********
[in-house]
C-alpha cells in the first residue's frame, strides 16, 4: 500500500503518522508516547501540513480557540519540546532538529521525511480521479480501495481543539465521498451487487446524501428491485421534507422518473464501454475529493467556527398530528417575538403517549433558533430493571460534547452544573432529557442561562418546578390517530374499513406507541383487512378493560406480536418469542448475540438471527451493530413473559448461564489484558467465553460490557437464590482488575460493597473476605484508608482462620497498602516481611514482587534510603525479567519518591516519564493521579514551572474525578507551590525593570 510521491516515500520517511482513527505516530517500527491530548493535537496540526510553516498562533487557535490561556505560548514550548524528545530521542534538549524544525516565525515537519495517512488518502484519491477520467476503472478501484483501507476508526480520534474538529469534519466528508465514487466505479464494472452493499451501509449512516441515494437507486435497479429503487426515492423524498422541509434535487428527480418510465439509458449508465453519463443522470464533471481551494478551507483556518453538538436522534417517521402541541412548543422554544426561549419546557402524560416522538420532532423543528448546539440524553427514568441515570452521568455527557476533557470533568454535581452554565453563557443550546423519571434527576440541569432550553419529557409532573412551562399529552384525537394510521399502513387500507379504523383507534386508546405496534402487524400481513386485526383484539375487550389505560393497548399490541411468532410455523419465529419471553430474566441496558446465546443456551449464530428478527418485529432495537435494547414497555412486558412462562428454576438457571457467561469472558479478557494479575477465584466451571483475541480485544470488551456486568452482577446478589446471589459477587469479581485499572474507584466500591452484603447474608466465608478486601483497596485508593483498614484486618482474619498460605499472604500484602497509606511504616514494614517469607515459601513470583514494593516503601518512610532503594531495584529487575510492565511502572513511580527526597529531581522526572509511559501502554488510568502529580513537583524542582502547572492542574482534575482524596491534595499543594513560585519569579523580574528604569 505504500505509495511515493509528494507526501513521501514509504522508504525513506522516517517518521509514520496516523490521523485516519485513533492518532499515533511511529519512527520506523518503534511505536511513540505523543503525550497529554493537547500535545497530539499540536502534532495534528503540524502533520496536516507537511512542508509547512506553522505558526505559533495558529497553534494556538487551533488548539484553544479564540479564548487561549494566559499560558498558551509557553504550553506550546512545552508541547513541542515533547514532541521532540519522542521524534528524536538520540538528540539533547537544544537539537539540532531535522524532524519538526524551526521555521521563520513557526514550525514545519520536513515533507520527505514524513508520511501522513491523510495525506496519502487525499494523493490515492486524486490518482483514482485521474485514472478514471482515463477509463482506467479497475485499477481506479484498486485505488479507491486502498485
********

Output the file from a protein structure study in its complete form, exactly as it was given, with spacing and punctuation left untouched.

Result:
[in-house]
C-alpha cells in the first residue's frame, strides 16, 4: 500500500503518522508516547501540513480557540519540546532538529521525511480521479480501495481543539465521498451487487446524501428491485421534507422518473464501454475529493467556527398530528417575538403517549433558533430493571460534547452544573432529557442561562418546578390517530374499513406507541383487512378493560406480536418469542448475540438471527451493530413473559448461564489484558467465553460490557437464590482488575460493597473476605484508608482462620497498602516481611514482587534510603525479567519518591516519564493521579514551572474525578507551590525593570 510521491516515500520517511482513527505516530517500527491530548493535537496540526510553516498562533487557535490561556505560548514550548524528545530521542534538549524544525516565525515537519495517512488518502484519491477520467476503472478501484483501507476508526480520534474538529469534519466528508465514487466505479464494472452493499451501509449512516441515494437507486435497479429503487426515492423524498422541509434535487428527480418510465439509458449508465453519463443522470464533471481551494478551507483556518453538538436522534417517521402541541412548543422554544426561549419546557402524560416522538420532532423543528448546539440524553427514568441515570452521568455527557476533557470533568454535581452554565453563557443550546423519571434527576440541569432550553419529557409532573412551562399529552384525537394510521399502513387500507379504523383507534386508546405496534402487524400481513386485526383484539375487550389505560393497548399490541411468532410455523419465529419471553430474566441496558446465546443456551449464530428478527418485529432495537435494547414497555412486558412462562428454576438457571457467561469472558479478557494479575477465584466451571483475541480485544470488551456486568452482577446478589446471589459477587469479581485499572474507584466500591452484603447474608466465608478486601483497596485508593483498614484486618482474619498460605499472604500484602497509606511504616514494614517469607515459601513470583514494593516503601518512610532503594531495584529487575510492565511502572513511580527526597529531581522526572509511559501502554488510568502529580513537583524542582502547572492542574482534575482524596491534595499543594513560585519569579523580574528604569 505504500505509495511515493509528494507526501513521501514509504522508504525513506522516517517518521509514520496516523490521523485516519485513533492518532499515533511511529519512527520506523518503534511505536511513540505523543503525550497529554493537547500535545497530539499540536502534532495534528503540524502533520496536516507537511512542508509547512506553522505558526505559533495558529497553534494556538487551533488548539484553544479564540479564548487561549494566559499560558498558551509557553504550553506550546512545552508541547513541542515533547514532541521532540519522542521524534528524536538520540538528540539533547537544544537539537539540532531535522524532524519538526524551526521555521521563520513557526514550525514545519520536513515533507520527505514524513508520511501522513491523510495525506496519502487525499494523493490515492486524486490518482483514482485521474485514472478514471482515463477509463482506467479497475485499477481506479484498486485505488479507491486502498485